1. ## Finding Standard Deviation

I have been working through a problem in which I am given 4 means from four different conditions, and I am also given the between, within, and total SS, df, MS and F.

I used this set of on-line directions to try to figure it out. The answer was in response to this question:

Q: The sum of 50 observations in the sample is 400. The sum of the squares is 3544. That is all I know.

How do I find variance and Standard Deviation? Do I even have enough information?

A:

The Standard Deviation (σ) is a measure of how spread out numbers are.

σ = the square root of the Variance
so Variance (v) is the square of the standard deviation, ie: σ^2
To solve the problem, you first calculate v which will then give σ

v = The average of the squared differences from the Mean (m)
= (1/m)(sum (Xi - m)^2)
= (1/m)(sum (s)^2)

You have the number of samples (N) and their sum (T)
So you have m=(T/N) = (400/50) = 8

You have the sum of the squares(S),
S = 3544

but not the sum of the squared differences (sum (s)^2)

If you do the algebra, you can calculate σ^2 anyway by using

σ^2 = (S - (sum (s))^2/N) )/N

= ( 3544 -(160000/50) )/50

= ( 3544 - 3200 )/50 = 6.88

and the standard deviation is the square root.
________

Since used the average score of the four means and multiplied by the total number of subject to get an estimate of the sum of scores. I then used my sum of squares total and subtracted it from my sum of scores squared divided by my total number of subjects. After the subtraction I divided the number again by my total number of subjects and then sq rooted that number. So is this right? When I graph it, it seems as if the standard dev is way too large. Help, please.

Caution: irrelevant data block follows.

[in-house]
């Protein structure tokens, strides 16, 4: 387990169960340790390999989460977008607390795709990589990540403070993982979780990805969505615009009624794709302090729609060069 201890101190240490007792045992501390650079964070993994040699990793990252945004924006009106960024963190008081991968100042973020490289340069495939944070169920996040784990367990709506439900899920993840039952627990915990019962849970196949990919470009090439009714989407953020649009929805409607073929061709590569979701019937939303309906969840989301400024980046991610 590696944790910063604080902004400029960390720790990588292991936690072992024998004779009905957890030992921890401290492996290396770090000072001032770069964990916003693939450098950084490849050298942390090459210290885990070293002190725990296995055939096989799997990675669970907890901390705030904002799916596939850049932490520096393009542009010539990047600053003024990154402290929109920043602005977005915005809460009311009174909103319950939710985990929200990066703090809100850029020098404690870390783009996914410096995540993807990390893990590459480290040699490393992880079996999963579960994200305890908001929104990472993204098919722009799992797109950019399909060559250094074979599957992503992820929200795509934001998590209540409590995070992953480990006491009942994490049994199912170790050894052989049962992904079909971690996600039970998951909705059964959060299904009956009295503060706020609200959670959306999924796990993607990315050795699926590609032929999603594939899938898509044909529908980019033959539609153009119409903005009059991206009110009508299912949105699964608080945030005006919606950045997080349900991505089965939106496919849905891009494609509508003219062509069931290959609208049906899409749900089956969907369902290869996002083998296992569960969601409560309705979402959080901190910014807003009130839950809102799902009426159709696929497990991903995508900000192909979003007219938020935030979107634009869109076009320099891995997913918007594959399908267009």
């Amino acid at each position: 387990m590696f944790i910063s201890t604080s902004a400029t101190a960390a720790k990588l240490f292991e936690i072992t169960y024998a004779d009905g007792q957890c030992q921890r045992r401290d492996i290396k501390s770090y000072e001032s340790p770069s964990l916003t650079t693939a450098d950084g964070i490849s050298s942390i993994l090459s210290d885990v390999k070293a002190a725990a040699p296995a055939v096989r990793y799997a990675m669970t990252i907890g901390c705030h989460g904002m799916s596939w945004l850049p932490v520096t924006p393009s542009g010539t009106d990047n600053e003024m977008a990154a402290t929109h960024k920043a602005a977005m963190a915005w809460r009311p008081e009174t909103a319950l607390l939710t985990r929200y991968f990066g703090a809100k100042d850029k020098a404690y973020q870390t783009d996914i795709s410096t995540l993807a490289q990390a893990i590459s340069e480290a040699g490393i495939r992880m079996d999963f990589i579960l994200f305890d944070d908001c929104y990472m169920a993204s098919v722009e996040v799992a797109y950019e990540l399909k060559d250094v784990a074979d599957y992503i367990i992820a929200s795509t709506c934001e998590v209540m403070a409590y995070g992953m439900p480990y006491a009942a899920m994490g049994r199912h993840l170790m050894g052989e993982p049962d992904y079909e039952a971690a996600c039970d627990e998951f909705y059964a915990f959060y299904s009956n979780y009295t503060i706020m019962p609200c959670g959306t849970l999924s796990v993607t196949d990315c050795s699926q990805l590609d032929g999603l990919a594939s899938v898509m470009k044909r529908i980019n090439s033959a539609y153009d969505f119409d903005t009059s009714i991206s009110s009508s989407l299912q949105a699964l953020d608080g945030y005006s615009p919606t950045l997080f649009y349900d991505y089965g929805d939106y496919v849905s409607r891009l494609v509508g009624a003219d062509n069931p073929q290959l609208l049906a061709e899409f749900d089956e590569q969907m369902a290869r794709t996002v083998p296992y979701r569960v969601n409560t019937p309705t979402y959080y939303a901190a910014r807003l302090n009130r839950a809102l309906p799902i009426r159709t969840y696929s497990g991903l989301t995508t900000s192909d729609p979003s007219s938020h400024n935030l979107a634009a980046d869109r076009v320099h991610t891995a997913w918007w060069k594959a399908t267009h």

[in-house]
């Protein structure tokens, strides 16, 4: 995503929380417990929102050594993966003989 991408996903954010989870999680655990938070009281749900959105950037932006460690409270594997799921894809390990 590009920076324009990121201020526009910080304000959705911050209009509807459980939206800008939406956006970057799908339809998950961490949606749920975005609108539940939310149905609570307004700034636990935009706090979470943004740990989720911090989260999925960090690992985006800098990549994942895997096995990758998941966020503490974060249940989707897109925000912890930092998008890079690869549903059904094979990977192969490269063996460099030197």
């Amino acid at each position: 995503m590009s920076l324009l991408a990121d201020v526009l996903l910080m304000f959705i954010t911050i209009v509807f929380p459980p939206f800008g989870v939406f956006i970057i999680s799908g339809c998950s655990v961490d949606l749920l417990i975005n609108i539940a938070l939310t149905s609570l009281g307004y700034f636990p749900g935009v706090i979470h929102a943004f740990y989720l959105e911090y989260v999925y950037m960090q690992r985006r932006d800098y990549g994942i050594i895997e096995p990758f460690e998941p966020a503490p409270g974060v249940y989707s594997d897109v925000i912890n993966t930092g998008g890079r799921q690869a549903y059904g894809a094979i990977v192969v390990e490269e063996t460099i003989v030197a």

2. Originally Posted by PabloZzzz

Why not just compute the standard deviation (S) for all the data as:

S = Sqrt[ Total Sums of Squares / df ]

where df = N - 1. (N is the total sample size).

3. I am not given the data, the question asks that I guess about the stand dev, but I was thinking that I could actually work backwards from the data at hand to find a general estimate. I am assuming homogeniety of variance. Is there a way to work backwards in order to make a guess?

4. Ok, I went back and read your response again. I think I get it. The results surprise me a bit, again, however. Since I am getting an F of 6 with an F critical of 2.7 and the distance between the lowest and highest mean is 7 points, and st dv is comes out to be around 5--meaning the .05 line would be drawn 15 points out. Does this mean I have fairly steep curves? or am I even reading this correctly?

5. Originally Posted by PabloZzzz
Ok, I went back and read your response again. I think I get it. The results surprise me a bit, again, however. Since I am getting an F of 6 with an F critical of 2.7 and the distance between the lowest and highest mean is 7 points, and st dv is comes out to be around 5
The overall S is not a good statistic to use if you're wondering why the F statistic is 6. A better statistic to consider at would be the MS_within...it's the average of the variances for each group. Also, if you take the
Sqrt[MS_within] it is the "standard error of the estimate". In other words, if you conducted this ANOVA via Regression (with dummy codes) it would be the standard of the regression.

--meaning the .05 line would be drawn 15 points out. Does this mean I have fairly steep curves? or am I even reading this correctly?
I am not familiar with what it is you're looking at here.

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